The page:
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In order to participate, teams must successfully complete a 4-phase registration process, including submission of technical information about their vehicle and design. There are two vehicle categories: urban concept and prototype. Within these categories there are three energy types: internal combustion (multiple fuel types), battery, and hydrogen. In order to compete, teams must pass a rigorous technical inspection and complete 10 consecutive laps around a 0.6 mile closed course in downtown Detroit, maintaining a minimum average speed of 15 mph. Awards are given for teams achieving the highest efficiency (either mpg or m/kWh). Off-track awards are also given for Innovation, Communication, Safety, Design, and Perseverance & Team Spirit. This year, 119 teams from 8 different countries were approved to compete.

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The Supermileage Enterprise competed in the Prototype/Battery Electric class. Of the 27 teams that participated, 22 made it through technical inspection and 17 completed at least one performance run. Tech’s Supermileage Systems Enterprise was one of those 17 teams. The team’s design included a 500W brushed DC motor and controller using a 48V/20Ah lithium ion battery back and battery management system. The motor controller must be purpose-built and designed by the team (i.e. no off the shelf controllers allowed). The Supermileage Enterprise improved their controller design from last year and upgraded the battery for improved vehicle acceleration. They completed one run with 104 m/kWh…about 3,500 MPGe. The team took 10th place in the BEV prototype category.

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Michigan Tech’s Supermileage Systems Enterprise team also competed for the Communications, Safety, and Technical Innovation Awards at the Shell Eco-marathon.  They won the Technical Innovation Award for their flexible motor controller design. The judges reviewed the application and interviewed the team. They noted the team’s well-defined engineering requirements as one of the key strengths over other applications.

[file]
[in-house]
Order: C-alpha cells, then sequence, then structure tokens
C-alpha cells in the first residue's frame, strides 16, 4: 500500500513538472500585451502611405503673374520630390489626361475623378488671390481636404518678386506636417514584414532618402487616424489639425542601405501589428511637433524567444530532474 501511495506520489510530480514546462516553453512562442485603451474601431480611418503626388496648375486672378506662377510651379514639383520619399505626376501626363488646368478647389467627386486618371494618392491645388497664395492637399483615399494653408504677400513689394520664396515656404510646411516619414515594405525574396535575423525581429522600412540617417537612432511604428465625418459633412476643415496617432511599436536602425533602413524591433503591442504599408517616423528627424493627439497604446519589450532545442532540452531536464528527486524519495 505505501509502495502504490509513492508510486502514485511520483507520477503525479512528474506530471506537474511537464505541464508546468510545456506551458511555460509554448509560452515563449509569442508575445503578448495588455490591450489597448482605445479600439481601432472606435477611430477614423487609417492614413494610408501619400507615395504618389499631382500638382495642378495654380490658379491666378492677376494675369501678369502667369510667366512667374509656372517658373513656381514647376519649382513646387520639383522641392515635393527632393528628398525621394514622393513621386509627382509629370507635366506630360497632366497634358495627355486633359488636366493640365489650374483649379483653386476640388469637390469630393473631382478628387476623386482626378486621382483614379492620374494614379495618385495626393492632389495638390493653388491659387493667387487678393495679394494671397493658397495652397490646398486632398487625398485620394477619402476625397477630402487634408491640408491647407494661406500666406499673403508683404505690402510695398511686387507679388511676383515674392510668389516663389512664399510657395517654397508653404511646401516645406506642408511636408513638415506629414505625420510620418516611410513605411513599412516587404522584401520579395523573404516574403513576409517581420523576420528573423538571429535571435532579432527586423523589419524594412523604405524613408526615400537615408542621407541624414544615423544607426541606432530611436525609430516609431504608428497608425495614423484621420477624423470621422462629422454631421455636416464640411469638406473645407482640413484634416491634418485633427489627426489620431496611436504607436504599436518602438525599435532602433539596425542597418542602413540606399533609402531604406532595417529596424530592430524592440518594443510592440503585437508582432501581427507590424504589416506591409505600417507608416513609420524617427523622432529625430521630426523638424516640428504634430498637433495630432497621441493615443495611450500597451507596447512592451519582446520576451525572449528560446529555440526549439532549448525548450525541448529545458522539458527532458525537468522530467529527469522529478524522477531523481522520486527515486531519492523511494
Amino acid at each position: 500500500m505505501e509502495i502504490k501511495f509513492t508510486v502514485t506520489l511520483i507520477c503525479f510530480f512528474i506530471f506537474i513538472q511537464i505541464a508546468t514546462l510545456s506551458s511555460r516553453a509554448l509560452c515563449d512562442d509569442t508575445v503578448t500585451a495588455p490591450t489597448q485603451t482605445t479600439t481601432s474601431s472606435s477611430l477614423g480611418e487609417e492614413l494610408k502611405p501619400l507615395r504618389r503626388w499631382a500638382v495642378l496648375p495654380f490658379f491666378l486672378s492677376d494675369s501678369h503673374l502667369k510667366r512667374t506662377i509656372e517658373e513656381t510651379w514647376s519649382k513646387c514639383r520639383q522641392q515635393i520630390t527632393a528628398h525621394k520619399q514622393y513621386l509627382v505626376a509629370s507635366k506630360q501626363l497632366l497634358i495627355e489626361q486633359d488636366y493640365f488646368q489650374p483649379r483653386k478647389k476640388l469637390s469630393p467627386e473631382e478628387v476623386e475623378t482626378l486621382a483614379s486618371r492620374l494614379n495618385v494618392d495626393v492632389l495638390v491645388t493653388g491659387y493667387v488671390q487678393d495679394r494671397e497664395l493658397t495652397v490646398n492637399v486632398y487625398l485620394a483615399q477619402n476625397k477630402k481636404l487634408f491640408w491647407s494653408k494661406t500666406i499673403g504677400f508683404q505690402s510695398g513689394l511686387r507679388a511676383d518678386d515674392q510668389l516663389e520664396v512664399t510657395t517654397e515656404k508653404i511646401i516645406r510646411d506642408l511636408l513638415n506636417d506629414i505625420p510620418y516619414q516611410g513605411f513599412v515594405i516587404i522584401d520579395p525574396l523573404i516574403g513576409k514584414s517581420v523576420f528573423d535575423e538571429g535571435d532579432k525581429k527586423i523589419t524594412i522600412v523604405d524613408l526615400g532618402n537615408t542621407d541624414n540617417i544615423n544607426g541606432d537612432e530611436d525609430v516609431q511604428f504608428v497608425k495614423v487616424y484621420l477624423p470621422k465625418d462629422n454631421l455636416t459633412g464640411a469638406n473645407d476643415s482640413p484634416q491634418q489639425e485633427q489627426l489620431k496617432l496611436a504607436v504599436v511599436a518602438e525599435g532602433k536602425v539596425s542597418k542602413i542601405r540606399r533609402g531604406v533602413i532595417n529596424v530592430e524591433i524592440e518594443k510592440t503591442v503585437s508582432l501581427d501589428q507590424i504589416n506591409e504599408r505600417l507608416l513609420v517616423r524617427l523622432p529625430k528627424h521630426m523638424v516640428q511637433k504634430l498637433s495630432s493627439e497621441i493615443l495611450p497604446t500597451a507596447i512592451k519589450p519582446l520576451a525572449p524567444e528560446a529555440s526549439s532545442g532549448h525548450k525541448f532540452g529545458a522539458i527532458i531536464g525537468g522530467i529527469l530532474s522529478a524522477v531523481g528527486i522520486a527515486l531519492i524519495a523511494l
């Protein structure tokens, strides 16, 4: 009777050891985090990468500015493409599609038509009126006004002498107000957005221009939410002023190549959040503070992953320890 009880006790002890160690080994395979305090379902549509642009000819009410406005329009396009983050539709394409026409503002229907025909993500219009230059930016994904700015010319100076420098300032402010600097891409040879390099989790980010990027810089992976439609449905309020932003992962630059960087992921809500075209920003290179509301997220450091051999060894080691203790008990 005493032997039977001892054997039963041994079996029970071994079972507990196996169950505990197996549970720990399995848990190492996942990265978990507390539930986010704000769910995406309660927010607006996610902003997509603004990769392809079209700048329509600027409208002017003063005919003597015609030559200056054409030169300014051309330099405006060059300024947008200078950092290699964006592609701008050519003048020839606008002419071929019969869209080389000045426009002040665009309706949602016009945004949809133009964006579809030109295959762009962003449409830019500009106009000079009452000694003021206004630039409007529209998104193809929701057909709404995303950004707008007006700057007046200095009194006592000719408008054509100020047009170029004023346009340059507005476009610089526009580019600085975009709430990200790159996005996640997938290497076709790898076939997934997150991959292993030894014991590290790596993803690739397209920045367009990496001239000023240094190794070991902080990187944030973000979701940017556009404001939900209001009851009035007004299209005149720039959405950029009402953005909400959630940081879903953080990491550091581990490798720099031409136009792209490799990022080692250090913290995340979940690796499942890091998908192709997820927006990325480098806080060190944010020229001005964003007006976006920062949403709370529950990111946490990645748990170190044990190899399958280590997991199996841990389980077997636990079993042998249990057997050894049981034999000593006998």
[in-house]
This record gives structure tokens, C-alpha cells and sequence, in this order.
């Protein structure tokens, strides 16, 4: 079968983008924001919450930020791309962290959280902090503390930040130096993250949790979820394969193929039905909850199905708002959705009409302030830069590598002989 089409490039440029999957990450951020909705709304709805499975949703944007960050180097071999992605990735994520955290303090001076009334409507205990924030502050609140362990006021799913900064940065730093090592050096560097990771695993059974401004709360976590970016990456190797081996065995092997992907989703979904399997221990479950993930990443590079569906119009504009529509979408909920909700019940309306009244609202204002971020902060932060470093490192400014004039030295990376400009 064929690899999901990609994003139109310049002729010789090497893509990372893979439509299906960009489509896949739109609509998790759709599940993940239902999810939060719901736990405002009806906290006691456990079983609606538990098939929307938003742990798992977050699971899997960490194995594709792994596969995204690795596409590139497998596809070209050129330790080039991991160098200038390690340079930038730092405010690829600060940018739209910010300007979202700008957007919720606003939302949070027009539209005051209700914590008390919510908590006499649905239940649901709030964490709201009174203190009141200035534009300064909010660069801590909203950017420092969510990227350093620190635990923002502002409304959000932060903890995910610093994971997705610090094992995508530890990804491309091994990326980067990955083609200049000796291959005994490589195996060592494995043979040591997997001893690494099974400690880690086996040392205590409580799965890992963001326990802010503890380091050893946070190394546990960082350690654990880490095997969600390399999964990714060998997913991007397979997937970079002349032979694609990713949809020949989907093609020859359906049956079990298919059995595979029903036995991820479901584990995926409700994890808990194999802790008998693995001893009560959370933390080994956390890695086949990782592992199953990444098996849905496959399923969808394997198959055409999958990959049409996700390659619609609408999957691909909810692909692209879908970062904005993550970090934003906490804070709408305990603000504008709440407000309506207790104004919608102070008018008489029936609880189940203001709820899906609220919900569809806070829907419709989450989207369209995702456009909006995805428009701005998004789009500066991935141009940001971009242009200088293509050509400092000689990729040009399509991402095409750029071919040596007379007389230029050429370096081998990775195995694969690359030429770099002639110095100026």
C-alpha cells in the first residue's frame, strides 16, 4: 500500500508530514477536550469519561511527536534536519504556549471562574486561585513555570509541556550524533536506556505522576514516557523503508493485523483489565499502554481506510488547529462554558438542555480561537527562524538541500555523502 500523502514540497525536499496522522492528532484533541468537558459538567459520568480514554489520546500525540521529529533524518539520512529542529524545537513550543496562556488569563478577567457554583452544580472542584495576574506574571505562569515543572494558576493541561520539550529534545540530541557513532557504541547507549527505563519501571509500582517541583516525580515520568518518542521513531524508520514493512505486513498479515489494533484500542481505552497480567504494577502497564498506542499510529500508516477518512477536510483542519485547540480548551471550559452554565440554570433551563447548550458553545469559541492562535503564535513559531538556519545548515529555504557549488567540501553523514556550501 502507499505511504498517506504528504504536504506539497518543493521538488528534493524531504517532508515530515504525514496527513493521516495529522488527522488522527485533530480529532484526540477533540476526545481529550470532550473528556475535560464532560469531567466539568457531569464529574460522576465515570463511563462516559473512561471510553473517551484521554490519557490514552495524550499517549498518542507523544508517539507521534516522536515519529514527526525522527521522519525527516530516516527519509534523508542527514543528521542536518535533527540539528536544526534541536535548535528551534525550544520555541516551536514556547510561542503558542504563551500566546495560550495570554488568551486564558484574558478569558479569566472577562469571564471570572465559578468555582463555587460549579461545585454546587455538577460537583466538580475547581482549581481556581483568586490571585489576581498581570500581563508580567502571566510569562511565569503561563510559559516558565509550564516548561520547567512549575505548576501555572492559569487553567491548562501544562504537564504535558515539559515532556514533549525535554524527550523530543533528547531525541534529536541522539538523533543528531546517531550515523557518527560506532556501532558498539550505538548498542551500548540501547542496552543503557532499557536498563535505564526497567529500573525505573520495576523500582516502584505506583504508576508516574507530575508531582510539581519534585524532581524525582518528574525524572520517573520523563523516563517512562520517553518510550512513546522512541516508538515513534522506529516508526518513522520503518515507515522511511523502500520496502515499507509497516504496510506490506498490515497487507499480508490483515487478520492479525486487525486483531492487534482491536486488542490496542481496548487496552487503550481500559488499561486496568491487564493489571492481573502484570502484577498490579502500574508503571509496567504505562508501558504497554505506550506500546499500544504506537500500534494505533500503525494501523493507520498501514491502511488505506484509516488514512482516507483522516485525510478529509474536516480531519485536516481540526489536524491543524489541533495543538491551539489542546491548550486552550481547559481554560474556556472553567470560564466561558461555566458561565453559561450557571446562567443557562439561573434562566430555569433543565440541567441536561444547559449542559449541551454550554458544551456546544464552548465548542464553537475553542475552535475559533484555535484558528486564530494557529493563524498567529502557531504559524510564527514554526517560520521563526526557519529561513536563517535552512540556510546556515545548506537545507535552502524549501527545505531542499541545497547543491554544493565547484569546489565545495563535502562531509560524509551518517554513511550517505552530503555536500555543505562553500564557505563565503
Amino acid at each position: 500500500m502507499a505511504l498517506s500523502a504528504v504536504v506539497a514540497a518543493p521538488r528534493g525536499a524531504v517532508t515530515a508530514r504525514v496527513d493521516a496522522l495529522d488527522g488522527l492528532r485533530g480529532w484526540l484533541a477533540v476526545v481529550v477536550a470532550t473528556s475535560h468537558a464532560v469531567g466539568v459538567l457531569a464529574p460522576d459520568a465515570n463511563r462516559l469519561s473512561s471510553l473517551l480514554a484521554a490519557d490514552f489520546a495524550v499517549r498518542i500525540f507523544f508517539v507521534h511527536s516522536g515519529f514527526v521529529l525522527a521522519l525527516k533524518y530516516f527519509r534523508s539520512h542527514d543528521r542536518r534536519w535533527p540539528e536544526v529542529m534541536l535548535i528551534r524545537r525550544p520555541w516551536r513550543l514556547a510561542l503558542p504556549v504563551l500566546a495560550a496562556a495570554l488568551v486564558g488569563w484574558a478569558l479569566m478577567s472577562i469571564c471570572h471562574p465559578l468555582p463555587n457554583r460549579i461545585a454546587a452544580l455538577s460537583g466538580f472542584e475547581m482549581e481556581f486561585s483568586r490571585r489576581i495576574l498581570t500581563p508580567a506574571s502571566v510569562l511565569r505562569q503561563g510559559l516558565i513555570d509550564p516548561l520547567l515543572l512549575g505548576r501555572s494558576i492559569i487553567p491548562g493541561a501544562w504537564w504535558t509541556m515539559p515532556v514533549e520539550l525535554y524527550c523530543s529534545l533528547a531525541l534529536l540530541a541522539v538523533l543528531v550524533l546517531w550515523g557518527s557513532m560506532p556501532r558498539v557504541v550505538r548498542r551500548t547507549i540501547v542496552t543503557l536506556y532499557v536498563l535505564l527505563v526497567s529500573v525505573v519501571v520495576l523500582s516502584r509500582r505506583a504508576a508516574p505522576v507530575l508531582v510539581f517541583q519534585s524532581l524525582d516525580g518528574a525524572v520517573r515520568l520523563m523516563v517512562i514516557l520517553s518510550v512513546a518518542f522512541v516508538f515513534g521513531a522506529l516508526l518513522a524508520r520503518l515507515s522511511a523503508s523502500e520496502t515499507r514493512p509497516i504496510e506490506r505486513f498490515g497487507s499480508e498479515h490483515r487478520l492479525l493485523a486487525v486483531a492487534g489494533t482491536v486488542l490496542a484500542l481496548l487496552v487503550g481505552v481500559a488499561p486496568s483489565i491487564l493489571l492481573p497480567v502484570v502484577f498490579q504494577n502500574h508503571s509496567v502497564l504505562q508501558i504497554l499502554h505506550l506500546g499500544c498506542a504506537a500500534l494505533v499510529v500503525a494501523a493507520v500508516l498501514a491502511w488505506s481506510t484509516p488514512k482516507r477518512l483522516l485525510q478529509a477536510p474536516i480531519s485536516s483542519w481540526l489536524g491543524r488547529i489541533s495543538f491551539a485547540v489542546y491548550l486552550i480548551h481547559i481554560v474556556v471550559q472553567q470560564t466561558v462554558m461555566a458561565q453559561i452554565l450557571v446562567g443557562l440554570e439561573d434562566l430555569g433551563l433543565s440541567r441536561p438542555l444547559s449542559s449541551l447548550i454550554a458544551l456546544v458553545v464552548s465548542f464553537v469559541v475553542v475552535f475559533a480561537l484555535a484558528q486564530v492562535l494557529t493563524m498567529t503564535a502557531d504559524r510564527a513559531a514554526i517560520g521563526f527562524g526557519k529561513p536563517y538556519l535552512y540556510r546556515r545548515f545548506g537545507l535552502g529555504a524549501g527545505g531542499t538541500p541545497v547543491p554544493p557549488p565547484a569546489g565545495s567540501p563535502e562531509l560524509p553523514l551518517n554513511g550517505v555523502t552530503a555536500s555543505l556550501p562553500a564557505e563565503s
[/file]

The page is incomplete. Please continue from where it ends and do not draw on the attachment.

Rick Berkey, Supermileage Systems Enteprise advisor and Director of Michigan Tech’s Enterprise Program, commented, “It goes without saying that I am so proud of our team’s accomplishments, throughout the year and especially at the event. Competing in the electric vehicle category is particularly challenging given that teams must build their own motor controller. This is not a trivial task! Receiving the Technical Innovation Award was a real testament to the team’s motor controller design AND their ability to articulate what makes it innovative and unique. To see us place 10th in only our second year of SEM competition shows the talent and drive of the Supermileage Systems Enterprise. It’s rewarding and humbling to work with such a great group of students and to see them get recognition on a national stage among peers from schools around the globe – that was the highlight for me.”